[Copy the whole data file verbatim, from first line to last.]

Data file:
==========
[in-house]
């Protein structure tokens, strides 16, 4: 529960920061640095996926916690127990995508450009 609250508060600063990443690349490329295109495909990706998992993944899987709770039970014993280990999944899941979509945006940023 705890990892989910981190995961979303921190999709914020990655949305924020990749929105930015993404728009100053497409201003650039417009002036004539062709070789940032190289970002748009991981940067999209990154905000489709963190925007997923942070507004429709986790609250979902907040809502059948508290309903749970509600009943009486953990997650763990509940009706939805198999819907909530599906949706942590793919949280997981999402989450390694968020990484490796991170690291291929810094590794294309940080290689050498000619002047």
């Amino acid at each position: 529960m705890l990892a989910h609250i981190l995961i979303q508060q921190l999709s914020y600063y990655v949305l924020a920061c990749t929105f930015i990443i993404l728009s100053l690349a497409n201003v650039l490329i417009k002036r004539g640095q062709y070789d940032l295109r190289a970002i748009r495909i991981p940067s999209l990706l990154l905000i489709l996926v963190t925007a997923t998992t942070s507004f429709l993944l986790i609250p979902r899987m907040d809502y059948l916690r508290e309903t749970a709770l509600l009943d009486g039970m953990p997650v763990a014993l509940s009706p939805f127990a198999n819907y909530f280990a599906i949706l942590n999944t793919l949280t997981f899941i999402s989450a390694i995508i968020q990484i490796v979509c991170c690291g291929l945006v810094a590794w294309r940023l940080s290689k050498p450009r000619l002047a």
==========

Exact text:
[in-house]
């Protein structure tokens, strides 16, 4: 529960920061640095996926916690127990995508450009 609250508060600063990443690349490329295109495909990706998992993944899987709770039970014993280990999944899941979509945006940023 705890990892989910981190995961979303921190999709914020990655949305924020990749929105930015993404728009100053497409201003650039417009002036004539062709070789940032190289970002748009991981940067999209990154905000489709963190925007997923942070507004429709986790609250979902907040809502059948508290309903749970509600009943009486953990997650763990509940009706939805198999819907909530599906949706942590793919949280997981999402989450390694968020990484490796991170690291291929810094590794294309940080290689050498000619002047």
């Amino acid at each position: 529960m705890l990892a989910h609250i981190l995961i979303q508060q921190l999709s914020y600063y990655v949305l924020a920061c990749t929105f930015i990443i993404l728009s100053l690349a497409n201003v650039l490329i417009k002036r004539g640095q062709y070789d940032l295109r190289a970002i748009r495909i991981p940067s999209l990706l990154l905000i489709l996926v963190t925007a997923t998992t942070s507004f429709l993944l986790i609250p979902r899987m907040d809502y059948l916690r508290e309903t749970a709770l509600l009943d009486g039970m953990p997650v763990a014993l509940s009706p939805f127990a198999n819907y909530f280990a599906i949706l942590n999944t793919l949280t997981f899941i999402s989450a390694i995508i968020q990484i490796v979509c991170c690291g291929l945006v810094a590794w294309r940023l940080s290689k050498p450009r000619l002047a």